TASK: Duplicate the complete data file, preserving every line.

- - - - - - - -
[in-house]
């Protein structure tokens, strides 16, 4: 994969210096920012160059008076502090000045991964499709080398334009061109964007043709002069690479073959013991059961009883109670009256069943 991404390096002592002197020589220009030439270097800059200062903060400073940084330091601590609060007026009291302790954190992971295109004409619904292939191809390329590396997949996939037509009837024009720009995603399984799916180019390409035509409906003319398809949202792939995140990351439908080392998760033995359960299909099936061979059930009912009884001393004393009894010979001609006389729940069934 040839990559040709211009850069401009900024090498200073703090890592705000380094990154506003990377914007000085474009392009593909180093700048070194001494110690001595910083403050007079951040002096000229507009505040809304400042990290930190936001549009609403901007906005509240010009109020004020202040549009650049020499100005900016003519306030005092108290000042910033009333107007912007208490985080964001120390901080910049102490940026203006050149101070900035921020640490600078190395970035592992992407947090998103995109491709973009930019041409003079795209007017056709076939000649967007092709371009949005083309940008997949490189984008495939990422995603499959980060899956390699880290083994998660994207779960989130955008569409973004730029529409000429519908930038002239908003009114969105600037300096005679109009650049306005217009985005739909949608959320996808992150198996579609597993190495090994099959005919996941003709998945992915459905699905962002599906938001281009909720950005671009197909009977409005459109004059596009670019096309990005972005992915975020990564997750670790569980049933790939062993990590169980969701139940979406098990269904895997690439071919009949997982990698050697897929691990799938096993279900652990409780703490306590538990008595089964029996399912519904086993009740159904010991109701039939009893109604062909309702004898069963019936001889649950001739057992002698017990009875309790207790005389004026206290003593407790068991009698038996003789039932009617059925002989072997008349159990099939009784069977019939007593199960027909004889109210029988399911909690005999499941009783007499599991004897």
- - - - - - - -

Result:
[in-house]
């Protein structure tokens, strides 16, 4: 994969210096920012160059008076502090000045991964499709080398334009061109964007043709002069690479073959013991059961009883109670009256069943 991404390096002592002197020589220009030439270097800059200062903060400073940084330091601590609060007026009291302790954190992971295109004409619904292939191809390329590396997949996939037509009837024009720009995603399984799916180019390409035509409906003319398809949202792939995140990351439908080392998760033995359960299909099936061979059930009912009884001393004393009894010979001609006389729940069934 040839990559040709211009850069401009900024090498200073703090890592705000380094990154506003990377914007000085474009392009593909180093700048070194001494110690001595910083403050007079951040002096000229507009505040809304400042990290930190936001549009609403901007906005509240010009109020004020202040549009650049020499100005900016003519306030005092108290000042910033009333107007912007208490985080964001120390901080910049102490940026203006050149101070900035921020640490600078190395970035592992992407947090998103995109491709973009930019041409003079795209007017056709076939000649967007092709371009949005083309940008997949490189984008495939990422995603499959980060899956390699880290083994998660994207779960989130955008569409973004730029529409000429519908930038002239908003009114969105600037300096005679109009650049306005217009985005739909949608959320996808992150198996579609597993190495090994099959005919996941003709998945992915459905699905962002599906938001281009909720950005671009197909009977409005459109004059596009670019096309990005972005992915975020990564997750670790569980049933790939062993990590169980969701139940979406098990269904895997690439071919009949997982990698050697897929691990799938096993279900652990409780703490306590538990008595089964029996399912519904086993009740159904010991109701039939009893109604062909309702004898069963019936001889649950001739057992002698017990009875309790207790005389004026206290003593407790068991009698038996003789039932009617059925002989072997008349159990099939009784069977019939007593199960027909004889109210029988399911909690005999499941009783007499599991004897």